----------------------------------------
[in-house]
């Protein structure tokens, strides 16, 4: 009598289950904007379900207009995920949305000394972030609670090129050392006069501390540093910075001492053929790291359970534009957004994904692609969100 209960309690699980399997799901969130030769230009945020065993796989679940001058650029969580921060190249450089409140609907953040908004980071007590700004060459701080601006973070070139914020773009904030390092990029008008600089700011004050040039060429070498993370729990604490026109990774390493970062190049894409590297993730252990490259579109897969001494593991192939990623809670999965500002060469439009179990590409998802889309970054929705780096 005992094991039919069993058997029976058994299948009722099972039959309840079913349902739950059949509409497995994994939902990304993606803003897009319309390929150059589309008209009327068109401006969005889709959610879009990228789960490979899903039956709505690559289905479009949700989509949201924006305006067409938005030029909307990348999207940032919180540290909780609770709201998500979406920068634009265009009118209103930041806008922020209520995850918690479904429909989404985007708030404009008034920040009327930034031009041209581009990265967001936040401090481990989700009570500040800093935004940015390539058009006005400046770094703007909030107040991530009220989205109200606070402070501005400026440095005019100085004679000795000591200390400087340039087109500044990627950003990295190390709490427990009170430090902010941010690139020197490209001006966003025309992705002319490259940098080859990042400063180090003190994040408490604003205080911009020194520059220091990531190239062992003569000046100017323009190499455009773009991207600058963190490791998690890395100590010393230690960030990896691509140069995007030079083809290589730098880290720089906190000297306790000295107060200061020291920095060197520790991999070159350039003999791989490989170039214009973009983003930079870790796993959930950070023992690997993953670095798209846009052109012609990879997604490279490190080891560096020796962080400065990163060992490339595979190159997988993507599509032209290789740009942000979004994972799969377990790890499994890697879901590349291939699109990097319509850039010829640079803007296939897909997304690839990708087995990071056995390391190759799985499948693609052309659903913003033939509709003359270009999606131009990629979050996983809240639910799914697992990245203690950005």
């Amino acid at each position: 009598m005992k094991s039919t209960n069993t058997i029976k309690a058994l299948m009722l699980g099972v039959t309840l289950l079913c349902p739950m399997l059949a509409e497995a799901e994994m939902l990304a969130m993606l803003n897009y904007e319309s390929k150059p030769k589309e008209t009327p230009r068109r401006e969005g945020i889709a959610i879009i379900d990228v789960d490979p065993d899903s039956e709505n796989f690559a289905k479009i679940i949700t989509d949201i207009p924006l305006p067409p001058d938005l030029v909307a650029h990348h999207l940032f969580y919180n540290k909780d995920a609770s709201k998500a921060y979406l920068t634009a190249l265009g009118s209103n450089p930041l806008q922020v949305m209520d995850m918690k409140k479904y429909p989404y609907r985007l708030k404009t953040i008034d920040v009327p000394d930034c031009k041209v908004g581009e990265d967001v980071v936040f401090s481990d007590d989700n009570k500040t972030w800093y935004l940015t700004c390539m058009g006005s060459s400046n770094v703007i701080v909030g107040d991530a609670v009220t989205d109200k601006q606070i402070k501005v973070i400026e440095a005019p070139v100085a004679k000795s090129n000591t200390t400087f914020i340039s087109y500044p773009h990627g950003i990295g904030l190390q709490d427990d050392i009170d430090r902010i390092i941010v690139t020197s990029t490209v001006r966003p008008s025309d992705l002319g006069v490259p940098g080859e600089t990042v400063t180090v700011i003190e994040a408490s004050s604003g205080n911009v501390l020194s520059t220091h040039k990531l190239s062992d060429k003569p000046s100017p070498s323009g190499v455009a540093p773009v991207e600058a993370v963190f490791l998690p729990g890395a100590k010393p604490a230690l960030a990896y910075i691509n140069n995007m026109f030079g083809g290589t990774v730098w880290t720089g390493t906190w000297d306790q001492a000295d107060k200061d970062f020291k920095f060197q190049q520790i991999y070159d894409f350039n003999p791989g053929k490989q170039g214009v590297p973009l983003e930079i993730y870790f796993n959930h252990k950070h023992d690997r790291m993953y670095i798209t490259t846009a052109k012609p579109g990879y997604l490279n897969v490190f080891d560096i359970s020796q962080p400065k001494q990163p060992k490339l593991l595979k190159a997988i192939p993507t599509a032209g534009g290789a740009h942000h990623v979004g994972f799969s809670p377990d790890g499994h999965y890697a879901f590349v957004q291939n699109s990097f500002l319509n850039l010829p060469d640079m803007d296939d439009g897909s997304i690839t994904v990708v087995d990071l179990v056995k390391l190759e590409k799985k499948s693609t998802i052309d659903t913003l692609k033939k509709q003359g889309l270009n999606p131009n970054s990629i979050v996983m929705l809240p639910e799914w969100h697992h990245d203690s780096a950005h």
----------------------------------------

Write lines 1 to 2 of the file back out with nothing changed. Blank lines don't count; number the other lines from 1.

[in-house]
């Protein structure tokens, strides 16, 4: 009598289950904007379900207009995920949305000394972030609670090129050392006069501390540093910075001492053929790291359970534009957004994904692609969100 209960309690699980399997799901969130030769230009945020065993796989679940001058650029969580921060190249450089409140609907953040908004980071007590700004060459701080601006973070070139914020773009904030390092990029008008600089700011004050040039060429070498993370729990604490026109990774390493970062190049894409590297993730252990490259579109897969001494593991192939990623809670999965500002060469439009179990590409998802889309970054929705780096 005992094991039919069993058997029976058994299948009722099972039959309840079913349902739950059949509409497995994994939902990304993606803003897009319309390929150059589309008209009327068109401006969005889709959610879009990228789960490979899903039956709505690559289905479009949700989509949201924006305006067409938005030029909307990348999207940032919180540290909780609770709201998500979406920068634009265009009118209103930041806008922020209520995850918690479904429909989404985007708030404009008034920040009327930034031009041209581009990265967001936040401090481990989700009570500040800093935004940015390539058009006005400046770094703007909030107040991530009220989205109200606070402070501005400026440095005019100085004679000795000591200390400087340039087109500044990627950003990295190390709490427990009170430090902010941010690139020197490209001006966003025309992705002319490259940098080859990042400063180090003190994040408490604003205080911009020194520059220091990531190239062992003569000046100017323009190499455009773009991207600058963190490791998690890395100590010393230690960030990896691509140069995007030079083809290589730098880290720089906190000297306790000295107060200061020291920095060197520790991999070159350039003999791989490989170039214009973009983003930079870790796993959930950070023992690997993953670095798209846009052109012609990879997604490279490190080891560096020796962080400065990163060992490339595979190159997988993507599509032209290789740009942000979004994972799969377990790890499994890697879901590349291939699109990097319509850039010829640079803007296939897909997304690839990708087995990071056995390391190759799985499948693609052309659903913003033939509709003359270009999606131009990629979050996983809240639910799914697992990245203690950005």